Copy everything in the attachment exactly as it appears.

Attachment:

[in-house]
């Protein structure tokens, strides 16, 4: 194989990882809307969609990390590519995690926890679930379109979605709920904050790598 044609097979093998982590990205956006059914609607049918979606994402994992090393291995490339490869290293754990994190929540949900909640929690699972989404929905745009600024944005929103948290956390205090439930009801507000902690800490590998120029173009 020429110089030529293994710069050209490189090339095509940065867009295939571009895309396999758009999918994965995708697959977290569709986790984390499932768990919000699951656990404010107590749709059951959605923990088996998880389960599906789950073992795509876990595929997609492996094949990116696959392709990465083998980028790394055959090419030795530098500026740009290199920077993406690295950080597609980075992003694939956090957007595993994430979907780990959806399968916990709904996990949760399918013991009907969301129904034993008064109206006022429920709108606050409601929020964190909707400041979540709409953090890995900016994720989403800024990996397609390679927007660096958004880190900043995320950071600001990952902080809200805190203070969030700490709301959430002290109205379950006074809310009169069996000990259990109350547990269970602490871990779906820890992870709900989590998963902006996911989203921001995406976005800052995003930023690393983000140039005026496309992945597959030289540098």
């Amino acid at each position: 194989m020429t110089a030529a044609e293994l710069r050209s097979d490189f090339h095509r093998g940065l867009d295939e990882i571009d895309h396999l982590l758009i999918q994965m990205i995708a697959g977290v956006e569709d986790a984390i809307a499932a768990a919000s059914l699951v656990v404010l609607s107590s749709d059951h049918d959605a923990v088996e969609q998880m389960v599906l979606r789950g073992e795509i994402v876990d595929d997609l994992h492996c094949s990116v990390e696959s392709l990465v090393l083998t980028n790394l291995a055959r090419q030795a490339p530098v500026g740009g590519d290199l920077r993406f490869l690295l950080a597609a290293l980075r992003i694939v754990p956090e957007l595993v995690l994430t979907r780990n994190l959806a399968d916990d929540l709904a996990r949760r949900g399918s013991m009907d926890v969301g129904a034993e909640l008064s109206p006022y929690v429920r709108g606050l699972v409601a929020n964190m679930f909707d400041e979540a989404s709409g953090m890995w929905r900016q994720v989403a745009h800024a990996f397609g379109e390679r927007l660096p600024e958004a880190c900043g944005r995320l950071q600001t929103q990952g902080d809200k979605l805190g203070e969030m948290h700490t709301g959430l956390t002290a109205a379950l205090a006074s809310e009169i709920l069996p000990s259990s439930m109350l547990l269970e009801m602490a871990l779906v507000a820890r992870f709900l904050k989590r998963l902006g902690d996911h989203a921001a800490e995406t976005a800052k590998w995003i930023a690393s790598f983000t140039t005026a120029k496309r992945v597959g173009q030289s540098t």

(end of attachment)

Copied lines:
[in-house]
């Protein structure tokens, strides 16, 4: 194989990882809307969609990390590519995690926890679930379109979605709920904050790598 044609097979093998982590990205956006059914609607049918979606994402994992090393291995490339490869290293754990994190929540949900909640929690699972989404929905745009600024944005929103948290956390205090439930009801507000902690800490590998120029173009 020429110089030529293994710069050209490189090339095509940065867009295939571009895309396999758009999918994965995708697959977290569709986790984390499932768990919000699951656990404010107590749709059951959605923990088996998880389960599906789950073992795509876990595929997609492996094949990116696959392709990465083998980028790394055959090419030795530098500026740009290199920077993406690295950080597609980075992003694939956090957007595993994430979907780990959806399968916990709904996990949760399918013991009907969301129904034993008064109206006022429920709108606050409601929020964190909707400041979540709409953090890995900016994720989403800024990996397609390679927007660096958004880190900043995320950071600001990952902080809200805190203070969030700490709301959430002290109205379950006074809310009169069996000990259990109350547990269970602490871990779906820890992870709900989590998963902006996911989203921001995406976005800052995003930023690393983000140039005026496309992945597959030289540098």
């Amino acid at each position: 194989m020429t110089a030529a044609e293994l710069r050209s097979d490189f090339h095509r093998g940065l867009d295939e990882i571009d895309h396999l982590l758009i999918q994965m990205i995708a697959g977290v956006e569709d986790a984390i809307a499932a768990a919000s059914l699951v656990v404010l609607s107590s749709d059951h049918d959605a923990v088996e969609q998880m389960v599906l979606r789950g073992e795509i994402v876990d595929d997609l994992h492996c094949s990116v990390e696959s392709l990465v090393l083998t980028n790394l291995a055959r090419q030795a490339p530098v500026g740009g590519d290199l920077r993406f490869l690295l950080a597609a290293l980075r992003i694939v754990p956090e957007l595993v995690l994430t979907r780990n994190l959806a399968d916990d929540l709904a996990r949760r949900g399918s013991m009907d926890v969301g129904a034993e909640l008064s109206p006022y929690v429920r709108g606050l699972v409601a929020n964190m679930f909707d400041e979540a989404s709409g953090m890995w929905r900016q994720v989403a745009h800024a990996f397609g379109e390679r927007l660096p600024e958004a880190c900043g944005r995320l950071q600001t929103q990952g902080d809200k979605l805190g203070e969030m948290h700490t709301g959430l956390t002290a109205a379950l205090a006074s809310e009169i709920l069996p000990s259990s439930m109350l547990l269970e009801m602490a871990l779906v507000a820890r992870f709900l904050k989590r998963l902006g902690d996911h989203a921001a800490e995406t976005a800052k590998w995003i930023a690393s790598f983000t140039t005026a120029k496309r992945v597959g173009q030289s540098t």